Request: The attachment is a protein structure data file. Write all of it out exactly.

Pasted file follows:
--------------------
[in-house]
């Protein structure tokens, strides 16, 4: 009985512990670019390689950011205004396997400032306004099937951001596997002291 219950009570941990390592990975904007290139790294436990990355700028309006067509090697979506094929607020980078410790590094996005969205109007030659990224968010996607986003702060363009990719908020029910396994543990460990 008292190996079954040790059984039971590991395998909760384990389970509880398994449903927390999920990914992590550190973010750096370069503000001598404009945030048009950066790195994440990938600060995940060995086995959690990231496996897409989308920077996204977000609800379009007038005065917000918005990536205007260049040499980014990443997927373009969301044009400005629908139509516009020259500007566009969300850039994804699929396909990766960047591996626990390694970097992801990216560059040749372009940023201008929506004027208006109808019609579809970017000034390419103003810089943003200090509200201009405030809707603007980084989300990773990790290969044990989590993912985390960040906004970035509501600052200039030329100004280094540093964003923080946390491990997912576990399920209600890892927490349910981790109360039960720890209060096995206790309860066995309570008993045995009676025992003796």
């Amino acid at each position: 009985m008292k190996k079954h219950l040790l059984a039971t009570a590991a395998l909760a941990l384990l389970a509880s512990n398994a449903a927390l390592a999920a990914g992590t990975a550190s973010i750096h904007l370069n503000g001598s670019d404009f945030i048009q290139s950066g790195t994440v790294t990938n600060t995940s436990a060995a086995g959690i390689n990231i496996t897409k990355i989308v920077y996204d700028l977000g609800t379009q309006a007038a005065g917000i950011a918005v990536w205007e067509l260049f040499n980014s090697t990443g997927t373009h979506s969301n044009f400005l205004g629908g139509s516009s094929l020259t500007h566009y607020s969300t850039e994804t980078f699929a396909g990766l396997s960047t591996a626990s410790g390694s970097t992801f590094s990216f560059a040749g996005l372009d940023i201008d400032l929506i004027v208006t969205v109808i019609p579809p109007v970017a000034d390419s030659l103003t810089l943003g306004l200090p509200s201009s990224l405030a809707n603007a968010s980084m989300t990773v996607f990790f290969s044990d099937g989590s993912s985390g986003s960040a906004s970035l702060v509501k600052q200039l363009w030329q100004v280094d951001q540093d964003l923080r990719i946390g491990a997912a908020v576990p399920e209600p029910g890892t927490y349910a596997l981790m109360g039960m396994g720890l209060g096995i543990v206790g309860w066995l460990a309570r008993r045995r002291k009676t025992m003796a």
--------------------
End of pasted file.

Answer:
[in-house]
């Protein structure tokens, strides 16, 4: 009985512990670019390689950011205004396997400032306004099937951001596997002291 219950009570941990390592990975904007290139790294436990990355700028309006067509090697979506094929607020980078410790590094996005969205109007030659990224968010996607986003702060363009990719908020029910396994543990460990 008292190996079954040790059984039971590991395998909760384990389970509880398994449903927390999920990914992590550190973010750096370069503000001598404009945030048009950066790195994440990938600060995940060995086995959690990231496996897409989308920077996204977000609800379009007038005065917000918005990536205007260049040499980014990443997927373009969301044009400005629908139509516009020259500007566009969300850039994804699929396909990766960047591996626990390694970097992801990216560059040749372009940023201008929506004027208006109808019609579809970017000034390419103003810089943003200090509200201009405030809707603007980084989300990773990790290969044990989590993912985390960040906004970035509501600052200039030329100004280094540093964003923080946390491990997912576990399920209600890892927490349910981790109360039960720890209060096995206790309860066995309570008993045995009676025992003796």
């Amino acid at each position: 009985m008292k190996k079954h219950l040790l059984a039971t009570a590991a395998l909760a941990l384990l389970a509880s512990n398994a449903a927390l390592a999920a990914g992590t990975a550190s973010i750096h904007l370069n503000g001598s670019d404009f945030i048009q290139s950066g790195t994440v790294t990938n600060t995940s436990a060995a086995g959690i390689n990231i496996t897409k990355i989308v920077y996204d700028l977000g609800t379009q309006a007038a005065g917000i950011a918005v990536w205007e067509l260049f040499n980014s090697t990443g997927t373009h979506s969301n044009f400005l205004g629908g139509s516009s094929l020259t500007h566009y607020s969300t850039e994804t980078f699929a396909g990766l396997s960047t591996a626990s410790g390694s970097t992801f590094s990216f560059a040749g996005l372009d940023i201008d400032l929506i004027v208006t969205v109808i019609p579809p109007v970017a000034d390419s030659l103003t810089l943003g306004l200090p509200s201009s990224l405030a809707n603007a968010s980084m989300t990773v996607f990790f290969s044990d099937g989590s993912s985390g986003s960040a906004s970035l702060v509501k600052q200039l363009w030329q100004v280094d951001q540093d964003l923080r990719i946390g491990a997912a908020v576990p399920e209600p029910g890892t927490y349910a596997l981790m109360g039960m396994g720890l209060g096995i543990v206790g309860w066995l460990a309570r008993r045995r002291k009676t025992m003796a």